In 2016, DOD and the military service branches began providing training to help servicemembers make informed decisions about the military’s new retirement system.
The training courses incorporated many effective financial literacy practices. However, some of them do not assess servicemembers’ financial literacy. DOD could use such assessments to ensure its courses are effective and revise the courses in areas where servicemembers need more assistance.
DOD could also do more to help servicemembers understand how lump sums—an optional form of payment for some retirement benefits under the new system—are calculated.
We made 3 recommendations.
Example of a DOD Retirement System Training Announcement
Image showing "register here" for training on the Uniformed Services Blended Retirement System
What GAO Found
In 2016, the Department of Defense (DOD), along with the military service branches, began a multi-year effort to provide training to help servicemembers make informed decisions about saving for retirement through DOD's new retirement system, the Blended Retirement System (BRS). DOD provided computer-based training to help military supervisors, financial counselors, and eligible servicemembers understand the new retirement system, implemented in 2018, and its impact on saving for retirement. DOD trained financial counselors to provide servicemembers in-person, one-on-one financial counseling and classroom courses on BRS and related topics. In addition, DOD prepared ongoing financial literacy training that servicemembers will take upon reaching specific career and life stages.
BRS trainings met many of the effective practices for financial literacy training identified in prior GAO work, but some DOD trainings do not incorporate the practice of assessing servicemembers' financial literacy. DOD could use such assessments to modify course material to bolster training in areas where servicemembers' comprehension was weaker. Without assessing whether its financial literacy training is effectively conveying course information, DOD may be missing opportunities to better support servicemembers' retirement decisions. Servicemembers also reported challenges in taking the Opt-In Course for BRS that may inform ongoing and future DOD training.
Examples of Servicemembers' Financial Literacy Challenges on Retirement
Source: GAO interviews with military supervisors and financial educators at five military installations. | GAO-19-631
DOD determines BRS lump-sum payment amounts at retirement by applying an interest rate (or discount rate) to calculate the present value of annuity payments servicemembers forego by taking a lump sum. The BRS discount rate exceeds the rate used by private-sector pension plans, resulting in a lower lump sum than if private-sector rates applied. DOD can take certain steps to help servicemembers understand how to compare the BRS lump-sum payment option with the full annuity option. Without this information, servicemembers may not make informed decisions and potentially risk their retirement savings.
Why GAO Did This Study
DOD's new retirement system, BRS, provides automatic and matching DOD contributions to servicemembers' individual Thrift Savings Plan accounts but reduces the retirement annuity paid to those who serve at least 20 years. BRS also offers servicemembers the option of taking part of their retirement annuity as a lump-sum payment.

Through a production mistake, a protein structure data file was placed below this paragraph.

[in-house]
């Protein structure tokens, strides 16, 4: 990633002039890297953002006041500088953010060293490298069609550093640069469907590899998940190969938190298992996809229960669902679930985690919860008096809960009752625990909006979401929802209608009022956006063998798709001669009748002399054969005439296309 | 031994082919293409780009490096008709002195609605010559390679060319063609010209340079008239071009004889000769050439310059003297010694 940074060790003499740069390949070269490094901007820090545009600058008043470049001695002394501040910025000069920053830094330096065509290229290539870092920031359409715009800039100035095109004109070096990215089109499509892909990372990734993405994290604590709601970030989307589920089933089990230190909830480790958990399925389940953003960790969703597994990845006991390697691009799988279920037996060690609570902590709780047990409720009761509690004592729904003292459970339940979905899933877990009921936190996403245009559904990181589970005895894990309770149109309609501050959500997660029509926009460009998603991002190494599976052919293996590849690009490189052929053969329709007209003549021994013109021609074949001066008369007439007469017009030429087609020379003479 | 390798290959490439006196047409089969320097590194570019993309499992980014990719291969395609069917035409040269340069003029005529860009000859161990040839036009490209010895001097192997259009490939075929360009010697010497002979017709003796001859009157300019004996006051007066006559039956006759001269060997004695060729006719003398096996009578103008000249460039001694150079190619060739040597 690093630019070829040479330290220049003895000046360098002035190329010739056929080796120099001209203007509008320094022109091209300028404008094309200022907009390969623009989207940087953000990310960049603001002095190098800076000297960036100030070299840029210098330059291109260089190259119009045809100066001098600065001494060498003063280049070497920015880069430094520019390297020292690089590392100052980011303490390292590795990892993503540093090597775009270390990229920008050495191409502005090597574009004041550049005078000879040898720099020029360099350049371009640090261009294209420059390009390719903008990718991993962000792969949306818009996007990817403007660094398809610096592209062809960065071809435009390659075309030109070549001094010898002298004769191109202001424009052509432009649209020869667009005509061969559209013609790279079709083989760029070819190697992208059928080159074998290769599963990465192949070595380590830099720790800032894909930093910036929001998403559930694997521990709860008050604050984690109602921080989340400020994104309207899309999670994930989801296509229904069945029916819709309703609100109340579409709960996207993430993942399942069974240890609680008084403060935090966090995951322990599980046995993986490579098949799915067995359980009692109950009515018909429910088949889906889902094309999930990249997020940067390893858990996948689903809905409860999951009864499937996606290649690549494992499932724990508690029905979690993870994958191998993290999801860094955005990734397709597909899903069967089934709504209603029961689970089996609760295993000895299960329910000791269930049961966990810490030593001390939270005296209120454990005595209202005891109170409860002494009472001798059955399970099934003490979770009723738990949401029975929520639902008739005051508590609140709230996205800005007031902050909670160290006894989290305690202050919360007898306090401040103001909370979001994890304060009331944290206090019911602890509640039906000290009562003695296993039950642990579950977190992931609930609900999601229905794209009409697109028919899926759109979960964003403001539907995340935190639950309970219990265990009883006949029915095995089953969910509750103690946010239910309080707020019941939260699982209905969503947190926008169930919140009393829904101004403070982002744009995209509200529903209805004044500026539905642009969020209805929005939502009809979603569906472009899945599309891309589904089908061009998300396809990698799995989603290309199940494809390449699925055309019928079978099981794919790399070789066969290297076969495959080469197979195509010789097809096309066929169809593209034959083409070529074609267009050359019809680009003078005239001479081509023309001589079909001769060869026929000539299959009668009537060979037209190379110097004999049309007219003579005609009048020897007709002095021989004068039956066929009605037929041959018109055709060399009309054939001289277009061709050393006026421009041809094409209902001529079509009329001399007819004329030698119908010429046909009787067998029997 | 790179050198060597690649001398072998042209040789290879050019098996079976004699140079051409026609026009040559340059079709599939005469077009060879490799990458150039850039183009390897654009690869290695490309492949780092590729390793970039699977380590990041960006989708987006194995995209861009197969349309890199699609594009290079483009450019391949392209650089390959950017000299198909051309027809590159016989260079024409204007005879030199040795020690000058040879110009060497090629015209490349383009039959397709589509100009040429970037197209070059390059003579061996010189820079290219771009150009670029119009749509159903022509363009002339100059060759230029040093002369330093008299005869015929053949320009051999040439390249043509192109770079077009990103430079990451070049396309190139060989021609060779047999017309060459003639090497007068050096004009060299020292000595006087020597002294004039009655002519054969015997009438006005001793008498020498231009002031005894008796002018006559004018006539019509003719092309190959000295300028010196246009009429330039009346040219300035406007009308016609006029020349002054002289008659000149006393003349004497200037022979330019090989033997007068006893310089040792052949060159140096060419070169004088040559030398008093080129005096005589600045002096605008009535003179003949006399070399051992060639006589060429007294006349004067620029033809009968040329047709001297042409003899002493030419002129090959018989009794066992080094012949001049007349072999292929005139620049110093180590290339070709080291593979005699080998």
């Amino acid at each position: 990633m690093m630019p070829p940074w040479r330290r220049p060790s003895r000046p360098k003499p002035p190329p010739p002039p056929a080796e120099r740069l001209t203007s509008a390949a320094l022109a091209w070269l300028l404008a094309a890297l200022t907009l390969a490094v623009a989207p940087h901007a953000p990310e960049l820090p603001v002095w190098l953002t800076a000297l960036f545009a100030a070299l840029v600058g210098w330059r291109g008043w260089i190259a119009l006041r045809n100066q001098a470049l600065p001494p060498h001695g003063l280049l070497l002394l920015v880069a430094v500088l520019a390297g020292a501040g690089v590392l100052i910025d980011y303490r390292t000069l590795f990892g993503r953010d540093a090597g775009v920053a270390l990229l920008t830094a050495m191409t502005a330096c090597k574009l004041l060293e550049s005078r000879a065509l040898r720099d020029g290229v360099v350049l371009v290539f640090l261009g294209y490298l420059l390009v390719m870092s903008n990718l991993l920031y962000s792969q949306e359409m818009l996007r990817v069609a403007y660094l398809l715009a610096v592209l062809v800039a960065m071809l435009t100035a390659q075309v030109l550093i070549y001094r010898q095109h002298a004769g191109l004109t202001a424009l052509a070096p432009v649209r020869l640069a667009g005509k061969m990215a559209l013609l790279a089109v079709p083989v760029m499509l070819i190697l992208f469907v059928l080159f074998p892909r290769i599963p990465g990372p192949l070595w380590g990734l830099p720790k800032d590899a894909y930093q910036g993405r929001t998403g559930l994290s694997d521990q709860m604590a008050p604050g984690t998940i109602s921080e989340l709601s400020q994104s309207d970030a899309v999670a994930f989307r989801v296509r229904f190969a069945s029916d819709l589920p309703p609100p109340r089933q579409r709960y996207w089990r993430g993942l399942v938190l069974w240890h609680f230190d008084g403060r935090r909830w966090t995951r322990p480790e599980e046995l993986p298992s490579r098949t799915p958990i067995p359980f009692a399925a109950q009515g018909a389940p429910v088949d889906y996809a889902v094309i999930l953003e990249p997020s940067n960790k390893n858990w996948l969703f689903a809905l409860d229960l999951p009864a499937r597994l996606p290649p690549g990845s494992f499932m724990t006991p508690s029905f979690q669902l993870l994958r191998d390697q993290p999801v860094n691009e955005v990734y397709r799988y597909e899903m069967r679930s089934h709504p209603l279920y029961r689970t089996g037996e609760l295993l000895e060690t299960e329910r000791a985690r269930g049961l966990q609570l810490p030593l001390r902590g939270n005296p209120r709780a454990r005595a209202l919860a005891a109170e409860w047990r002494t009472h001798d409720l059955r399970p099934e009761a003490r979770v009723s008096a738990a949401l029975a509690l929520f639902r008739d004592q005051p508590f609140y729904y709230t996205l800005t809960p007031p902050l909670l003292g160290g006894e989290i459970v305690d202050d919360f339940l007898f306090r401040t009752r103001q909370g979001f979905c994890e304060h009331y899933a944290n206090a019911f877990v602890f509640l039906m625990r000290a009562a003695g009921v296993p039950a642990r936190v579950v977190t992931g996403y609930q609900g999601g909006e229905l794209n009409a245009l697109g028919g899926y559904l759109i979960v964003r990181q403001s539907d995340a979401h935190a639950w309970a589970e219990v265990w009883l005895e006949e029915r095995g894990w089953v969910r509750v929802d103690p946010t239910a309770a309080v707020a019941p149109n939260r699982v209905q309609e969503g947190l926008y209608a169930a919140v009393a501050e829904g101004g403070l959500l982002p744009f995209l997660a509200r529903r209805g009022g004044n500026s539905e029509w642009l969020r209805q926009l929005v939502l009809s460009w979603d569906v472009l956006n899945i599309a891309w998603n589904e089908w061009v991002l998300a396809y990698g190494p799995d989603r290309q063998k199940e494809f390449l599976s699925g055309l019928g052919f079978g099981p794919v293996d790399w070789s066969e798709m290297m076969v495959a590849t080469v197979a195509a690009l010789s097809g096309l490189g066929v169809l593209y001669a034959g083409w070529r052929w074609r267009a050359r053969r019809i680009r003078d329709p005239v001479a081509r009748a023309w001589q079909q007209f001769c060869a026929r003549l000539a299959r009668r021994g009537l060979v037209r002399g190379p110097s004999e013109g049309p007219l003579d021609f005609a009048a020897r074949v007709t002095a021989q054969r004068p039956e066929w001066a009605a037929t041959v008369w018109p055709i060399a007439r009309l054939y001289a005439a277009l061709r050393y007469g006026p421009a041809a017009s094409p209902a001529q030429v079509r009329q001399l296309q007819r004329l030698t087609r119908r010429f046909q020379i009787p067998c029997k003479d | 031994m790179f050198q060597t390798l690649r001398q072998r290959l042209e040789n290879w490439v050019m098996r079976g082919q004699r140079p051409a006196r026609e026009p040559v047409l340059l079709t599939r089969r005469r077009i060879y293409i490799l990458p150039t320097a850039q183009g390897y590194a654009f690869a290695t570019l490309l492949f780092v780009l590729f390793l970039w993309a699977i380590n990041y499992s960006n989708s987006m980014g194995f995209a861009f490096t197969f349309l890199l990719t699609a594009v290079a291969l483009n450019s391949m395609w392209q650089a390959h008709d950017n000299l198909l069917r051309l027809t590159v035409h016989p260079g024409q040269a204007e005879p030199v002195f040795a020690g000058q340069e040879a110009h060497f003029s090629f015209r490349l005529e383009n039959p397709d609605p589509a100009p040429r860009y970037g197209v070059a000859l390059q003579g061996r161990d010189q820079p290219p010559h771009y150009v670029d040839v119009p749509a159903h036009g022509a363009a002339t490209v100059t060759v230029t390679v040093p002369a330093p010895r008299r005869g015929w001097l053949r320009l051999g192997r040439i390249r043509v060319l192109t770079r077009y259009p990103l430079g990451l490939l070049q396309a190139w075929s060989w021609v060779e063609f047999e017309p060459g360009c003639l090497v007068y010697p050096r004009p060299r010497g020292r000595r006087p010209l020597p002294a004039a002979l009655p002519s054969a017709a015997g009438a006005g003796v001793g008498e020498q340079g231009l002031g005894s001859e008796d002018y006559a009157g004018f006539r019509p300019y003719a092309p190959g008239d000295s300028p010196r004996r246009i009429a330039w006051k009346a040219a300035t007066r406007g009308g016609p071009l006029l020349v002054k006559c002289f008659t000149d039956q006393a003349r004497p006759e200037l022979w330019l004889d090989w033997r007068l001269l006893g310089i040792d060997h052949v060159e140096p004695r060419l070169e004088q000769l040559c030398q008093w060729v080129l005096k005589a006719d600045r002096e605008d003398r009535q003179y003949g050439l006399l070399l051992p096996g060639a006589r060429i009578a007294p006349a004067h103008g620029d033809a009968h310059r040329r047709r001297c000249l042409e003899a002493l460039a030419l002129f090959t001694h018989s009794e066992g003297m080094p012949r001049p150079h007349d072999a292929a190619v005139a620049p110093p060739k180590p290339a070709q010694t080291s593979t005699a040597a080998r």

GAO was asked to describe DOD's financial education efforts under BRS. This report examines (1) actions DOD has taken to help servicemembers understand BRS and saving for retirement, (2) what DOD can learn from financial literacy training effective practices and its implementation of BRS training to continue supporting servicemembers in saving for retirement, and (3) how BRS lump-sum payment amounts are determined.
GAO reviewed DOD's efforts to educate servicemembers on retirement decisions, conducted group interviews with senior officers and enlisted servicemembers at five military installations on facilitating the rollout of BRS training to junior servicemembers, and created a lump-sum payment calculator to compare different calculation methods and assumptions on the value of the lump-sum payment.
GAO recommends 1) DOD assess its course evaluations to improve its financial literacy training on retirement for servicemembers, 2) DOD provide key information on the calculation of retirement lump-sum payments, and 3) Federal Retirement Thrift Investment Board explore alternatives for servicemembers to receive their TSP passwords. Both agencies agreed with their respective recommendations.
Recommendations for Executive Action
|Department of Defense||1. The Secretary of Defense should evaluate the results of its financial literacy training assessments to determine where gaps in servicemembers' financial knowledge exist and revise future trainings to address these gaps. (Recommendation 1)|
|Department of Defense||2. The Secretary of Defense should provide servicemembers disclosures that explain key pieces of information about the lump-sum payment, including some measure of its relative value, the potential positive and negative financial ramifications of choosing the lump-sum payment option, and a description of how it was calculated. (Recommendation 2)|
|Office of the Executive Director||3. The Executive Director of the Federal Retirement Thrift Investment Board should work with the Secretary of Defense to explore alternative options (including online resources) for servicemembers to receive their initial Thrift Savings Plan password so that servicemembers can access and manage their online accounts without added delays. (Recommendation 3)|